The stuff of nightmares has come to streets of Baton Rouge.
Something has turned the population into bloody living corpses, with only a group Navy Seals to save us. That is, at least, until the director calls end scene.
Navy Seals vs Zombies is the latest production to come alive in Downtown Baton Rouge. It's up to a crew of 100 working for 18 days to transform the Red Stick into ground zero for the zombie apocalypse. Among those in front of the camera, are former military members stepping into familiar shoes as the film's heroes.
"It's merging those two for your entertainment that is the challenge," said actor and former Navy Seal Mikal Vega.
In the movie, it's some mysterious political doing that leads to zombies in the streets. In real life, many of the crew members are hoping politics don't lead to the death of the film industry. Baton Rouge native Thomas Garner learned his trade here, but moved to California to find work. He says with Hollywood South growing, he's been able to return home.
"It's something that everybody here is excited about. It's a lot of jobs coming in. It's a lot of work for creative people and people in the industry," said Garner.
The state's tax credits have been the target of criticism as the state faces another round of cuts to help balance a budget that's fallen short on revenues. Last year the state paid out $250 million dollars in film credits. While Governor Bobby Jindal's newest budget plan does save around $526 million by scaling back some of the state's refundable tax credits. That plan does not touch the film incentives. However, many expect lawmakers to try to take a bite out of the film credits in April.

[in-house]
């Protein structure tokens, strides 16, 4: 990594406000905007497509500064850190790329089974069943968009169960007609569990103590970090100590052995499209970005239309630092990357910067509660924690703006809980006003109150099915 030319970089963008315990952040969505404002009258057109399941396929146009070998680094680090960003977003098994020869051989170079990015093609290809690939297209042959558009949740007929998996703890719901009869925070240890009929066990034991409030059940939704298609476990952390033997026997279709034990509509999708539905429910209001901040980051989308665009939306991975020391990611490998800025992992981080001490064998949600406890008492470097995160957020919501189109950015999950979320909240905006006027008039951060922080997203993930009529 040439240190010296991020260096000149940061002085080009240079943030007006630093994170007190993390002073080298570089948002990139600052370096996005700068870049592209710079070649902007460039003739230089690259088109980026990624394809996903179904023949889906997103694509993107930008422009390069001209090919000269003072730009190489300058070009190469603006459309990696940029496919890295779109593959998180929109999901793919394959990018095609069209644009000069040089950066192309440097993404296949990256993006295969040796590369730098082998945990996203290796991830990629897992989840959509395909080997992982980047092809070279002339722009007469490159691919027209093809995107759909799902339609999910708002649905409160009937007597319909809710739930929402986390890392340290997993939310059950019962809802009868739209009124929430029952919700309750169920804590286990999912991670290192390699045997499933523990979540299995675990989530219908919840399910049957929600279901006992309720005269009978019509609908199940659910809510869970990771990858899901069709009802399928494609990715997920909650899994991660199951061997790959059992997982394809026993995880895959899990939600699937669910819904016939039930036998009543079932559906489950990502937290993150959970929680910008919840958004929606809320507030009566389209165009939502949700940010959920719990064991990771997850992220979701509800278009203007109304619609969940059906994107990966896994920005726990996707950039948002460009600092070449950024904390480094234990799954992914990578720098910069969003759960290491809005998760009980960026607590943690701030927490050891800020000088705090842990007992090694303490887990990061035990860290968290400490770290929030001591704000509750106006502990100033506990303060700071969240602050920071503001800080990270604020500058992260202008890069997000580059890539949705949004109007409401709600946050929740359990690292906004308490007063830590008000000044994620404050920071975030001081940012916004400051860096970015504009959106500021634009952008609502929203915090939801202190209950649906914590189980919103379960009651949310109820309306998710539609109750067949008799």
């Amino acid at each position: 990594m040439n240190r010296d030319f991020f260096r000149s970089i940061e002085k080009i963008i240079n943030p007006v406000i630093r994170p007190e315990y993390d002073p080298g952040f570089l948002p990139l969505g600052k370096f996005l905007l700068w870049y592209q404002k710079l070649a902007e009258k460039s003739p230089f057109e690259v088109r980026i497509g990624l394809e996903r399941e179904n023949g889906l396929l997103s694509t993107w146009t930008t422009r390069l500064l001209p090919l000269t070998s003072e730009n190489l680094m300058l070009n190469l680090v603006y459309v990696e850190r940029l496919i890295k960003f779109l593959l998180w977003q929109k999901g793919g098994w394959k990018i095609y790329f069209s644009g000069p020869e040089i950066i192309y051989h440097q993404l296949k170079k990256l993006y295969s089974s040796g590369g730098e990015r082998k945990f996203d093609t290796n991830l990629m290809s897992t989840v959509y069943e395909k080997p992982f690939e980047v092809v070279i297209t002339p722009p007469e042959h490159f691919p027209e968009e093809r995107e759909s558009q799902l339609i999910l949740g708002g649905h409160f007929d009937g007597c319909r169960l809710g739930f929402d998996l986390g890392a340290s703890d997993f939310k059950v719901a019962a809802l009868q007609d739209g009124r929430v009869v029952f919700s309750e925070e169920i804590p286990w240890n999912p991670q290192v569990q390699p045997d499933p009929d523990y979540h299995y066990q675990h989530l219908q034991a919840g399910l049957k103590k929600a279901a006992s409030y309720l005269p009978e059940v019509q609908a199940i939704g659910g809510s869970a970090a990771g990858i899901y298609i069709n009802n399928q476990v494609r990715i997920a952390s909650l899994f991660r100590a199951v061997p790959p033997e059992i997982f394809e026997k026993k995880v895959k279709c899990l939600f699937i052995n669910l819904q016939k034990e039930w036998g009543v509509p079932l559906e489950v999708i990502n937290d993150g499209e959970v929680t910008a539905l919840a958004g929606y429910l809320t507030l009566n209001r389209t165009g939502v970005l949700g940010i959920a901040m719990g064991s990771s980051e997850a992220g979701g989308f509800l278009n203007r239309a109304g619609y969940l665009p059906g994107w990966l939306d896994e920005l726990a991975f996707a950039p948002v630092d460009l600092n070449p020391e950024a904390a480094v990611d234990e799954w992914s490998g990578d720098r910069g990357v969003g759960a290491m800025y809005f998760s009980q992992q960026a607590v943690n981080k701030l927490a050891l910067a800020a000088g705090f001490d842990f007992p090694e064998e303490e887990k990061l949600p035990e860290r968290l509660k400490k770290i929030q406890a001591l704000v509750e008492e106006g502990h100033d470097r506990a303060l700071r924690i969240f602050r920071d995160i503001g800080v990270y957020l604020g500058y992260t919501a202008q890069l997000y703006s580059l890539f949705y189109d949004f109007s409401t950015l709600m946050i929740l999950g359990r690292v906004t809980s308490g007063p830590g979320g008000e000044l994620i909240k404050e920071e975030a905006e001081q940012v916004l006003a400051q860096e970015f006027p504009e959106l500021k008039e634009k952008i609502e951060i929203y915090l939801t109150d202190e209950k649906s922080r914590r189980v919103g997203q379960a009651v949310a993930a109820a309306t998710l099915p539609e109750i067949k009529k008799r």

"The biggest concern is the growth of exemptions that are hard to predict, hard to estimate because you don't know how much activity you're going to see from year to year," said the Louisiana Revenue Secretary Tim Barfield.
Meanwhile, films like this one continue to roll. Navy Seals vs. Zombies has an estimated $850 thousand budget, and more than film crews are benefiting. Chef KD was hired to provide food for the crew throughout production. He says the opportunities films bring are worth keeping around.
"The intrinsic value, it flows in so many directions," said Chef KD.
The movie is being produced by Films in Motion along with Anchor Bay. It's due to be released in the fall.